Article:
Future Focus: Going large, staying local, growing sustainably
Growing sustainably through Future Focus
Celtic & Co have been a successful online and mail order retailer of ethically sourced, natural and sustainable premium knitwear, footwear, outerwear and homewares since 1990.
They’ve enjoyed a fruitful, long-term relationship with both The University of Exeter and Unlocking Potential, who have joined forces to deliver business support programme, Future Focus, of which Celtic & Co have been able to access. In spite of the many challenges they’ve faced since March 2020, Celtic & Co have enjoyed rapid growth and have just announced a move to new premises.
The refurbished former Crantock Bakery building at Indian Queens combines increased warehouse space with a modern office, both of which will help them to continue the sustainable growth of their online and mail order business. (Their factory will remain where it is, in Newquay.)
As Karl Headleand, the business’s Head of Operations, said:
Keeping everyone under one roof helps to maintain the team and family ethos we have built over the last 30 years.
Co-founder Nick Whitworth added:
It’s important to us that we stay true to our roots in everything we do. It was a natural decision to stay in the area and we are delighted that we found the right place for the next chapter of Celtic & Co. so close to home.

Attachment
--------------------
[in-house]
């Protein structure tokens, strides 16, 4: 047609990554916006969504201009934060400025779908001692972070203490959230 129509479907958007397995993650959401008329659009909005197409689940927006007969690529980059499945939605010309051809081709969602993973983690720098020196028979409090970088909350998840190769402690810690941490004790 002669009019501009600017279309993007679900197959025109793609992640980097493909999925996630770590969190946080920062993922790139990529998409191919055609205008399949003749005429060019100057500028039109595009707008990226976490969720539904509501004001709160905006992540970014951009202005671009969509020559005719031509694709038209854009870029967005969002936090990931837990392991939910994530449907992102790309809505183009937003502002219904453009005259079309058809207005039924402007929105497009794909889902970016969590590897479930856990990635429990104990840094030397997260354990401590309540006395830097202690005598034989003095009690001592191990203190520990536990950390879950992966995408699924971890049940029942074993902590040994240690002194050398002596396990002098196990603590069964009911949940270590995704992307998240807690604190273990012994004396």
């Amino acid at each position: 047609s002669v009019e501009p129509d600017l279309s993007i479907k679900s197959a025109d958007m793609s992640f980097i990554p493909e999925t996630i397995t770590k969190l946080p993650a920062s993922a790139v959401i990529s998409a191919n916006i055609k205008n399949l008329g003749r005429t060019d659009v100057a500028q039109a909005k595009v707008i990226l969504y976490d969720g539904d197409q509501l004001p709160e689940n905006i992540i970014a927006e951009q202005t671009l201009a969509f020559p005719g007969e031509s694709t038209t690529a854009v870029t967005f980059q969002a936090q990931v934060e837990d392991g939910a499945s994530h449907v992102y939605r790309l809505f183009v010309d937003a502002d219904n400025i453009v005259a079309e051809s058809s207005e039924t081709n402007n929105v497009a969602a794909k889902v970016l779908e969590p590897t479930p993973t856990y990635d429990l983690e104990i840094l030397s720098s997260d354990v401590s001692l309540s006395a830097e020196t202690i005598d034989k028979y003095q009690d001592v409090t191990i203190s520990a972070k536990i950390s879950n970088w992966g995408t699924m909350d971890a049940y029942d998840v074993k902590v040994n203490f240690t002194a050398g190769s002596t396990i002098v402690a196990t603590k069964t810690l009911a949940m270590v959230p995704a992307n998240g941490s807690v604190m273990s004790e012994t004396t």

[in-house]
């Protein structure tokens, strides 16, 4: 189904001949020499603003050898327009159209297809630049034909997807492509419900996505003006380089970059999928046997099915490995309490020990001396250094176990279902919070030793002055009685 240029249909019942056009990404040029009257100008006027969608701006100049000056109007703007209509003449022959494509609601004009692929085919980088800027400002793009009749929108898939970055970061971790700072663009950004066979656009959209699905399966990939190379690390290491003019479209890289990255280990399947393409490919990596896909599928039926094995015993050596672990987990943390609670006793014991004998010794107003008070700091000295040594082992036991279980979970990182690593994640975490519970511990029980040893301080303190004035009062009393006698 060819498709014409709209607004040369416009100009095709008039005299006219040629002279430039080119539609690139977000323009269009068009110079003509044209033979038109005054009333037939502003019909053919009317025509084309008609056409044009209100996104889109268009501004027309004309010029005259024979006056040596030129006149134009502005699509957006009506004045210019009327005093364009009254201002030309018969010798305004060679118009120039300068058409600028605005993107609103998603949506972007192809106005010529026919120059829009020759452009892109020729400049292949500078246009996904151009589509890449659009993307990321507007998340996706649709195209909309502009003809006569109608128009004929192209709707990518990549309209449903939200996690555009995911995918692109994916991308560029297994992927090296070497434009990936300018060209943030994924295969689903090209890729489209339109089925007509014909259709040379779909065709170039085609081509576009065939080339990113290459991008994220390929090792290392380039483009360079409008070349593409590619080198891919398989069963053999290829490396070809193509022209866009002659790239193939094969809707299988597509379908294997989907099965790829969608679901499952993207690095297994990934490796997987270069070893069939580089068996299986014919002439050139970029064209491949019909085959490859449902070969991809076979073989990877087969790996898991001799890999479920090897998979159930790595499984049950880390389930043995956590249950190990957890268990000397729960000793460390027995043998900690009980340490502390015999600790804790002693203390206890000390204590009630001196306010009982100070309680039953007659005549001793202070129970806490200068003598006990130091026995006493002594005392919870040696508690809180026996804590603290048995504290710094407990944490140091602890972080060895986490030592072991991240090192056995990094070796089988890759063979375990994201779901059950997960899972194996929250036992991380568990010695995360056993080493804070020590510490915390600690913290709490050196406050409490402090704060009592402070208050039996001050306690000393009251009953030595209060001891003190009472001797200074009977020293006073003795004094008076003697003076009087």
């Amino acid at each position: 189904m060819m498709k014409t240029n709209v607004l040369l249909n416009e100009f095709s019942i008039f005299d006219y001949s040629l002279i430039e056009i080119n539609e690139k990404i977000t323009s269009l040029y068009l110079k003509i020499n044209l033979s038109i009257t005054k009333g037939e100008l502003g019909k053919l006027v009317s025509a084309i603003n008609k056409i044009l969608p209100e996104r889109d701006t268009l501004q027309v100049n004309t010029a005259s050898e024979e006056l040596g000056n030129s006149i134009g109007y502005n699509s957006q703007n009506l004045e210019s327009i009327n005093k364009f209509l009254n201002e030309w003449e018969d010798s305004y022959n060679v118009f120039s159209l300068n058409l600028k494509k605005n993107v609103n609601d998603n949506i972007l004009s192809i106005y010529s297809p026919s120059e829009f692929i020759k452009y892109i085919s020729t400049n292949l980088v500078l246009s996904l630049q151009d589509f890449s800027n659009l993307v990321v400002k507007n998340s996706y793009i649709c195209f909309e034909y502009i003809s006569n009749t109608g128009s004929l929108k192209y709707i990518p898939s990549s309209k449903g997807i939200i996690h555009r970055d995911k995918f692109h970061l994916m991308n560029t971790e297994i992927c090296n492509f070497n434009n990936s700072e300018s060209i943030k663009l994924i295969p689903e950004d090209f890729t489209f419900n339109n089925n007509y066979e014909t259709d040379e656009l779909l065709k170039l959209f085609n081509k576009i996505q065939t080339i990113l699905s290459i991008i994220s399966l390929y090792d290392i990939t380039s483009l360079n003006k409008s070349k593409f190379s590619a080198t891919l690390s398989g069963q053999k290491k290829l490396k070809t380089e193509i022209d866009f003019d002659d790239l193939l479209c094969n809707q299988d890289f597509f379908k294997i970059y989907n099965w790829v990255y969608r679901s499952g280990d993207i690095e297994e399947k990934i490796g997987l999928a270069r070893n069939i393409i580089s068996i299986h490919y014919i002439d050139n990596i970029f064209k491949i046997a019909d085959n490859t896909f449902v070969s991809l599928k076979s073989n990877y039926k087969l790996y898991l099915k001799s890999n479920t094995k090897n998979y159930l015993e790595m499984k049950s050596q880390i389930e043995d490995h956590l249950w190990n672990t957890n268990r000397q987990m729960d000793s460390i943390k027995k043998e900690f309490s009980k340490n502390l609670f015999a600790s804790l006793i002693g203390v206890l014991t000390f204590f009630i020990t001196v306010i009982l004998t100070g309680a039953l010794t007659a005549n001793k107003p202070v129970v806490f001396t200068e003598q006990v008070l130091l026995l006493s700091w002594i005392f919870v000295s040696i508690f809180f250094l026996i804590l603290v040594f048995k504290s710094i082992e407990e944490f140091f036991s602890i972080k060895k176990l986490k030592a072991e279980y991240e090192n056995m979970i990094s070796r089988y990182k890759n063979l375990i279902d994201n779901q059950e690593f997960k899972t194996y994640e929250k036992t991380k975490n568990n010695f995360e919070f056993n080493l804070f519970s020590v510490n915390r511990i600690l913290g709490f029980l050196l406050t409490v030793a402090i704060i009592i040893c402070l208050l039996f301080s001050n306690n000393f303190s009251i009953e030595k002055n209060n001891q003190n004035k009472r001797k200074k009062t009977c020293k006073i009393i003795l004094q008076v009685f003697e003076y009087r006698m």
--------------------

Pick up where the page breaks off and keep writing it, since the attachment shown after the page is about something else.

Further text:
Given the nature of their business, they’ve been drawn most recently to Future Focus events centred on sustainable manufacturing and natural dyeing techniques. However, in feedback which echoes that of Cornwall businesses of many kinds, sometimes it’s the company as much as the content which inspires, even when events are online. Celtic & Co’s owner, Kath Whitworth said:
It’s a great way to listen to other business owners and occasionally connect directly with them.
She also emphasised the importance of making time to work on, and not in, the business:
[They] … make you step back from the day-to-day panic of getting through the pandemic and look at where you wanted to take the business forward. [It’s] always very inspiring listening to other business owners.
Celtic & Co always try to minimise their impact on the environment by choosing natural, sustainable and organic fibres over toxic, synthetic and non-biodegradable materials. This focus on the circular economy is one shared by Cornwall business more widely, and one which chimes with The University of Exeter’s partnership with Future Focus. Hollie Kirk, an Impact and Partnership Development Manager for the University, based on the Penryn Campus in Cornwall, says:
We’re particularly excited about connecting and developing innovative businesses and supporting Cornwall’s emerging fashion and textile sector. A lot of what they’re already doing, quite naturally, is putting into practice sustainable and circular economy-led practices, and we’re more than happy to accelerate that process and facilitate it via our academics’ input too.
Becks Polson, who supports businesses through the Future Focus partnership with the University, is aware of the appetite for this kind of change within Cornwall business.
I’ve been a Business Development Manager for many years and have seen quite a shift in that time. Interest in the circular economy and embedding sustainability at the heart of business might have once looked a bit niche and an optional extra. Now we see businesses who think and conduct themselves this way by default, and we as a support resource are more than happy to nurture and encourage this shift.